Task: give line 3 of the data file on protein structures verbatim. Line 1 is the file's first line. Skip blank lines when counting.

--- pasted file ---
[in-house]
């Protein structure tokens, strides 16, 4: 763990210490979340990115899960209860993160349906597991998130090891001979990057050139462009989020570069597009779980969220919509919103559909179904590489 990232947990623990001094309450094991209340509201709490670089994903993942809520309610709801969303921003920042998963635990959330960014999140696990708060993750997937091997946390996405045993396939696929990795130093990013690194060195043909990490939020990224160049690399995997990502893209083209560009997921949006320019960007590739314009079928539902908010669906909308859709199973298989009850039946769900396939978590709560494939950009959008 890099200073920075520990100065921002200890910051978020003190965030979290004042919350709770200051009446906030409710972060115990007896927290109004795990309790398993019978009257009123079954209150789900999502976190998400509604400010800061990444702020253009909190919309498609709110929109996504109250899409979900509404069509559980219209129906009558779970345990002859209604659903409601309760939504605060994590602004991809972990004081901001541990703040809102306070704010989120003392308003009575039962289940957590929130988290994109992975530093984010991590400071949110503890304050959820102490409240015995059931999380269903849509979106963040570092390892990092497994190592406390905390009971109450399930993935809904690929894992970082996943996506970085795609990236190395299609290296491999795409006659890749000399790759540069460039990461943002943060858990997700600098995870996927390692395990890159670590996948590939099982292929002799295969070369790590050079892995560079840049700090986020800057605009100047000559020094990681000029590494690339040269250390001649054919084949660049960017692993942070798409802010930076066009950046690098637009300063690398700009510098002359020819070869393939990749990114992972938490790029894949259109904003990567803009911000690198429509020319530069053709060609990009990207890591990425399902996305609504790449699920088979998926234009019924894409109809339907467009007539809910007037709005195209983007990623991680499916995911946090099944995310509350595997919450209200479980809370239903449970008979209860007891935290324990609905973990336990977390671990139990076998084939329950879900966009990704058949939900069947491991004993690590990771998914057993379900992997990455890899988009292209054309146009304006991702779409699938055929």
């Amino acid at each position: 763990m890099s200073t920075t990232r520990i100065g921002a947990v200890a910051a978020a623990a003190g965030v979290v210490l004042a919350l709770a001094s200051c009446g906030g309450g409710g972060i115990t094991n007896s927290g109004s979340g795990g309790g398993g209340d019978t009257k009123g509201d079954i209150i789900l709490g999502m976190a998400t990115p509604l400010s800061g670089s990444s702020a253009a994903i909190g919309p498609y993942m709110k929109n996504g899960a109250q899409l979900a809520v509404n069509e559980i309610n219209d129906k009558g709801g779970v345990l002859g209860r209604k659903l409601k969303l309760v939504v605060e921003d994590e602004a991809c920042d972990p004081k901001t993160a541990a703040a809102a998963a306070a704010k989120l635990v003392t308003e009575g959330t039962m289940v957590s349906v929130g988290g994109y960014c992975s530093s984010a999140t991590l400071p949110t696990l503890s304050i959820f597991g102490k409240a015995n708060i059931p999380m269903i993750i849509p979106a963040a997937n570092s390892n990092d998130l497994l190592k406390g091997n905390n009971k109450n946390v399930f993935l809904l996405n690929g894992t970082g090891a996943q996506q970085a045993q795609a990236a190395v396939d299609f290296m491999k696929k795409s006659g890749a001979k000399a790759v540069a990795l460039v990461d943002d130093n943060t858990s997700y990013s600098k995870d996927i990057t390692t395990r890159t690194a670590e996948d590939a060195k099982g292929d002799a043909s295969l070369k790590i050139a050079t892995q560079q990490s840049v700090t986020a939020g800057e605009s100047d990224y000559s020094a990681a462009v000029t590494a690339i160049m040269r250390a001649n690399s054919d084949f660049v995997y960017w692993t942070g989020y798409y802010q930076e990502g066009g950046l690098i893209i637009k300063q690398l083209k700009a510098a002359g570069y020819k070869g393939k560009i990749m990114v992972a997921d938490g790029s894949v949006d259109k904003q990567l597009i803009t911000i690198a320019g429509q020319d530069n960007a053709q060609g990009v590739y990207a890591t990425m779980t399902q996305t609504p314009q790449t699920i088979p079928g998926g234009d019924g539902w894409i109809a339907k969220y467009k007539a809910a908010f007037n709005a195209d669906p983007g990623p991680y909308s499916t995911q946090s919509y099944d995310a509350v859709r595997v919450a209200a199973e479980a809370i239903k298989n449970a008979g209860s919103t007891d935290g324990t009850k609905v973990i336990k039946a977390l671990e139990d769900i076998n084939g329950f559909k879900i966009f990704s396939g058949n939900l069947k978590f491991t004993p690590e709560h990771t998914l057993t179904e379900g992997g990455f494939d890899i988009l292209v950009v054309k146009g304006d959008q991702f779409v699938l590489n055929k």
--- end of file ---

């Amino acid at each position: 763990m890099s200073t920075t990232r520990i100065g921002a947990v200890a910051a978020a623990a003190g965030v979290v210490l004042a919350l709770a001094s200051c009446g906030g309450g409710g972060i115990t094991n007896s927290g109004s979340g795990g309790g398993g209340d019978t009257k009123g509201d079954i209150i789900l709490g999502m976190a998400t990115p509604l400010s800061g670089s990444s702020a253009a994903i909190g919309p498609y993942m709110k929109n996504g899960a109250q899409l979900a809520v509404n069509e559980i309610n219209d129906k009558g709801g779970v345990l002859g209860r209604k659903l409601k969303l309760v939504v605060e921003d994590e602004a991809c920042d972990p004081k901001t993160a541990a703040a809102a998963a306070a704010k989120l635990v003392t308003e009575g959330t039962m289940v957590s349906v929130g988290g994109y960014c992975s530093s984010a999140t991590l400071p949110t696990l503890s304050i959820f597991g102490k409240a015995n708060i059931p999380m269903i993750i849509p979106a963040a997937n570092s390892n990092d998130l497994l190592k406390g091997n905390n009971k109450n946390v399930f993935l809904l996405n690929g894992t970082g090891a996943q996506q970085a045993q795609a990236a190395v396939d299609f290296m491999k696929k795409s006659g890749a001979k000399a790759v540069a990795l460039v990461d943002d130093n943060t858990s997700y990013s600098k995870d996927i990057t390692t395990r890159t690194a670590e996948d590939a060195k099982g292929d002799a043909s295969l070369k790590i050139a050079t892995q560079q990490s840049v700090t986020a939020g800057e605009s100047d990224y000559s020094a990681a462009v000029t590494a690339i160049m040269r250390a001649n690399s054919d084949f660049v995997y960017w692993t942070g989020y798409y802010q930076e990502g066009g950046l690098i893209i637009k300063q690398l083209k700009a510098a002359g570069y020819k070869g393939k560009i990749m990114v992972a997921d938490g790029s894949v949006d259109k904003q990567l597009i803009t911000i690198a320019g429509q020319d530069n960007a053709q060609g990009v590739y990207a890591t990425m779980t399902q996305t609504p314009q790449t699920i088979p079928g998926g234009d019924g539902w894409i109809a339907k969220y467009k007539a809910a908010f007037n709005a195209d669906p983007g990623p991680y909308s499916t995911q946090s919509y099944d995310a509350v859709r595997v919450a209200a199973e479980a809370i239903k298989n449970a008979g209860s919103t007891d935290g324990t009850k609905v973990i336990k039946a977390l671990e139990d769900i076998n084939g329950f559909k879900i966009f990704s396939g058949n939900l069947k978590f491991t004993p690590e709560h990771t998914l057993t179904e379900g992997g990455f494939d890899i988009l292209v950009v054309k146009g304006d959008q991702f779409v699938l590489n055929k």